When you enter the stadium you walk up a staircase to reach the main concourse. Along here are dozens of concession stands with all the favourites, including hot dogs at $3.50. A turkey avocado wrap was tempting at $8 but I had to save myself for the evening game at Winston-Salem, which was dollar dog night.



The most recent of the aforementioned renovations came before the 2014 season and included a new high definition scoreboard in the Blue Monster, the left field wall. When a player bats, the scoreboard provides useful information such as birthplace, draft position, and other tidbits, something that really helps you appreciate what is happening in front of you.



Above it is the most recognizable target in sports, the bull, updated to include vegetarian options.



One of the interesting touches here is a plaque from Durham's sister city of Toyama, Japan. They have a ballpark of their own, but I don't know if a similar plaque can be found there.



Overall, this is one of the best ballparks in the minor leagues. It touches all the bases: affordable, beautiful, excellent location and neighborhood, spacious, friendly staff and fans, and a team with lots of prospects. Given that Duke basketball plays just a few miles away and the Carolina Hurricanes are just over in Raleigh, Durham might be the best sports city in the country, at least on a per capita basis. I'll definitely be back and if you have yet to visit, you should consider going as soon as possible.



The Game

The Gwinnett Braves were in town to finish up a four-game set before the All-Star break with first pitch set for 1:05. I had to be in Winston-Salem, about 75 minutes away, by 5:00, so I did not expect to see the end of the game, but I had hoped for a quick one, and that was what I got. Unfortunately, neither team could score more than a run, but it was pretty interesting.



The highlight for me was seeing J.P. Arencibia on his way back down. In 2009, I saw him play for Las Vegas as he made his way up to the majors. He had a short career with Toronto and spent last season in the Texas organization, but it is safe to say he won't have many more major league at bats as he is just not that good a hitter. I was lucky to get a shot of him making contact (above).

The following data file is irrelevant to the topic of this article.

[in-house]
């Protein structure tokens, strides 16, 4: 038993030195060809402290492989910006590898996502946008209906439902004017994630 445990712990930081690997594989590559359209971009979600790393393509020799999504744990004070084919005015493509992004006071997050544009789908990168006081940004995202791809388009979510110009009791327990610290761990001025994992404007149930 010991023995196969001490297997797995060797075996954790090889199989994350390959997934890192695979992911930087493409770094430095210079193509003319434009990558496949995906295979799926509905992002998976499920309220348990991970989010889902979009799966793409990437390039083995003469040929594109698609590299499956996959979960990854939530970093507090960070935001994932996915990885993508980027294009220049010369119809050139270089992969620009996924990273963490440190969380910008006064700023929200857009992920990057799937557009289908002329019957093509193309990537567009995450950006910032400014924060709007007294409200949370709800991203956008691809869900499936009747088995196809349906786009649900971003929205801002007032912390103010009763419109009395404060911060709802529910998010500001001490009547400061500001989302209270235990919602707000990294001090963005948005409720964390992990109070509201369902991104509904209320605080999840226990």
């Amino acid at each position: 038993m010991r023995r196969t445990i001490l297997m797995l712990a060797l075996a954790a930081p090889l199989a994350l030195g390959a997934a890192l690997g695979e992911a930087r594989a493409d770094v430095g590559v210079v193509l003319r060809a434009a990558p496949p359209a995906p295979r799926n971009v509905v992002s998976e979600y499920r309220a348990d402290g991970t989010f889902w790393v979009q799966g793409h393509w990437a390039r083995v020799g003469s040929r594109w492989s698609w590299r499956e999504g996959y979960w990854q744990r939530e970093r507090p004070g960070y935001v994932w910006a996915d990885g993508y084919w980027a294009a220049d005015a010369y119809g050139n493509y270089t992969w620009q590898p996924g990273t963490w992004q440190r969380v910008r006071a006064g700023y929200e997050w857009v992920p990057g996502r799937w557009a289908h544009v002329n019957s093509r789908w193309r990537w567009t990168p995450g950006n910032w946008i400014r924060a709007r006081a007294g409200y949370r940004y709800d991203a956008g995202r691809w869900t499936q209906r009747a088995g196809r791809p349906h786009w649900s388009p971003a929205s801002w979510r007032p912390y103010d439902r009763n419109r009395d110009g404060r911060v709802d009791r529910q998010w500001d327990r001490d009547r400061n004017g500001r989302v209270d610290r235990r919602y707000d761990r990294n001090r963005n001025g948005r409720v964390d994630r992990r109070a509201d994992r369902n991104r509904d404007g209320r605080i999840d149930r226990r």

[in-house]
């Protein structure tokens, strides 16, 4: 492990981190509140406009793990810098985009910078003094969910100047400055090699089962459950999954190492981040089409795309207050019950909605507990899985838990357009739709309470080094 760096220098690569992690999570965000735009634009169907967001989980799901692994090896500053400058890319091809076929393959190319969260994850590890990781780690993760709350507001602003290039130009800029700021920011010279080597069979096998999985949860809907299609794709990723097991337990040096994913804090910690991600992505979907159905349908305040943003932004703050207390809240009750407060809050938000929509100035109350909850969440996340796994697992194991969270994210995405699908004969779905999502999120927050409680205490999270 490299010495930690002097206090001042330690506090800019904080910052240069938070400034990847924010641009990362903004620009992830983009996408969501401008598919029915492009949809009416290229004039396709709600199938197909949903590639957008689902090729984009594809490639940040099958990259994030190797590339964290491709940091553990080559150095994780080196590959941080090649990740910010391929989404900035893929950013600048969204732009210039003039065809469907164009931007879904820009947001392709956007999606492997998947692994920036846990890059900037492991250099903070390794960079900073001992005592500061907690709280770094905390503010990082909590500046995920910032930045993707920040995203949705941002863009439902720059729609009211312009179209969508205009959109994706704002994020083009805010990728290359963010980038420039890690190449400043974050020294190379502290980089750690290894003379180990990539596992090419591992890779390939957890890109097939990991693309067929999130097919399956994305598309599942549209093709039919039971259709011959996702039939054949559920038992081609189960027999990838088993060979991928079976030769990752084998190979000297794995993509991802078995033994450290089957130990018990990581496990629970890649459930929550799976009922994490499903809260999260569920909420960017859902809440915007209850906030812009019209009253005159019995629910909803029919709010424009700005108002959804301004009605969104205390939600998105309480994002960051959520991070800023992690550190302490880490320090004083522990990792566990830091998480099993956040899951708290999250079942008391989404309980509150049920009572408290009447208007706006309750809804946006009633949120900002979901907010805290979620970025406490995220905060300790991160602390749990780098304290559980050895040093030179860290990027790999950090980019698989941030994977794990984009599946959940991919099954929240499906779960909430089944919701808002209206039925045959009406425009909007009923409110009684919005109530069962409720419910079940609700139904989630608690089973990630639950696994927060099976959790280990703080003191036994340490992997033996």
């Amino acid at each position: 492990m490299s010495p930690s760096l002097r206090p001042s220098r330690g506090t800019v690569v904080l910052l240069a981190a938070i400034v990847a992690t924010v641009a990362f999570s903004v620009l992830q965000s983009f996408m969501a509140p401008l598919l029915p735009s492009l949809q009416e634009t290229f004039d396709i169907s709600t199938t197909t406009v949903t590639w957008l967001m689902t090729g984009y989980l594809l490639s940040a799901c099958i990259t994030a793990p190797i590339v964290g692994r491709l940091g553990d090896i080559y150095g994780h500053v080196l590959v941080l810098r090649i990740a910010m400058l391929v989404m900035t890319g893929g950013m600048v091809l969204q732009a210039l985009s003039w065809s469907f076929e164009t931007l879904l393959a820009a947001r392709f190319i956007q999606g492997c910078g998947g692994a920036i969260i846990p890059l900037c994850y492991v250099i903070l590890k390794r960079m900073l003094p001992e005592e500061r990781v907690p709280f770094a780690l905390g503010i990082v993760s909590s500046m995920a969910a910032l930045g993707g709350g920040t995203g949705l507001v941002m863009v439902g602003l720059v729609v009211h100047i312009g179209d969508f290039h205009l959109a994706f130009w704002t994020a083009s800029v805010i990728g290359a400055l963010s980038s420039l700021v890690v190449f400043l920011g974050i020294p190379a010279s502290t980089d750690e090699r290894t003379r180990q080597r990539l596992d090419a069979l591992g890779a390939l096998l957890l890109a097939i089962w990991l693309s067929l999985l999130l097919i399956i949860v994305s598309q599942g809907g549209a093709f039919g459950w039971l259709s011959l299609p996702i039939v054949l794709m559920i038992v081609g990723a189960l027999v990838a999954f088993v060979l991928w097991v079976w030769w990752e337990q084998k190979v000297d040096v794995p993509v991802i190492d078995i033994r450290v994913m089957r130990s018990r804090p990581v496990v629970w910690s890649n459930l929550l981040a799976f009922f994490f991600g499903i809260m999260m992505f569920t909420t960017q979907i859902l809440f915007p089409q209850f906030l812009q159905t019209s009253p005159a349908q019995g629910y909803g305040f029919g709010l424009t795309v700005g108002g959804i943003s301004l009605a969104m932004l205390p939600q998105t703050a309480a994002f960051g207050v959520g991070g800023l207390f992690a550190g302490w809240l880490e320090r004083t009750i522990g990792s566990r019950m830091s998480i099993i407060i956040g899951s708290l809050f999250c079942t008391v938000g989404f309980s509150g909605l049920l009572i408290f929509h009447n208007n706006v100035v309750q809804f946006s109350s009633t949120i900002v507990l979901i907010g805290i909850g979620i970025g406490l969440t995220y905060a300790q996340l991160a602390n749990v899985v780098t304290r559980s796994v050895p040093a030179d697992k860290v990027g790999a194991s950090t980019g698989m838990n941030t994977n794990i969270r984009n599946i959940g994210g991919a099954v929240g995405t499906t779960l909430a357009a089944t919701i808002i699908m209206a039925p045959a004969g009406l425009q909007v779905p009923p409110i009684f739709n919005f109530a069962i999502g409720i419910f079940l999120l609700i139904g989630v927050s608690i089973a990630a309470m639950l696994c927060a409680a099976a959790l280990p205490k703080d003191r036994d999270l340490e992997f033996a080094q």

Gwinnett scored an unearned run in the second when Mikie Mahtook misplayed a single into a triple, but Durham answered in the bottom of the third as Taylor Motter singled home Boog Powell. After that, starting pitchers Matt Andriese (fresh off a spot call up for Tampa Bay) and Kanekoa Texeira each kept the other team scoreless, and the bullpens managed to do the same through 8 innings. Durham had a chance in their 8th when Powell led off with a single, but Arencibia grounded weakly to the pitcher to end the threat, and I decided to leave to make my way to Winston-Salem.



As I drove west, I listened to the rest of the game, which seemed pretty exciting with a couple of great defensive plays by the home team. As I neared my destination, the radio feed disappeared but I found out later that Gwinnett won 3-1 in 11 innings. That is the problem with doubleheaders in different cities, you always risk missing something. Such is the curse of the sports road tripper, but I'm gong to try my best to avoid these situations in the future. There is really no excuse for leaving early!

Best,

Sean


No comments:

Post a Comment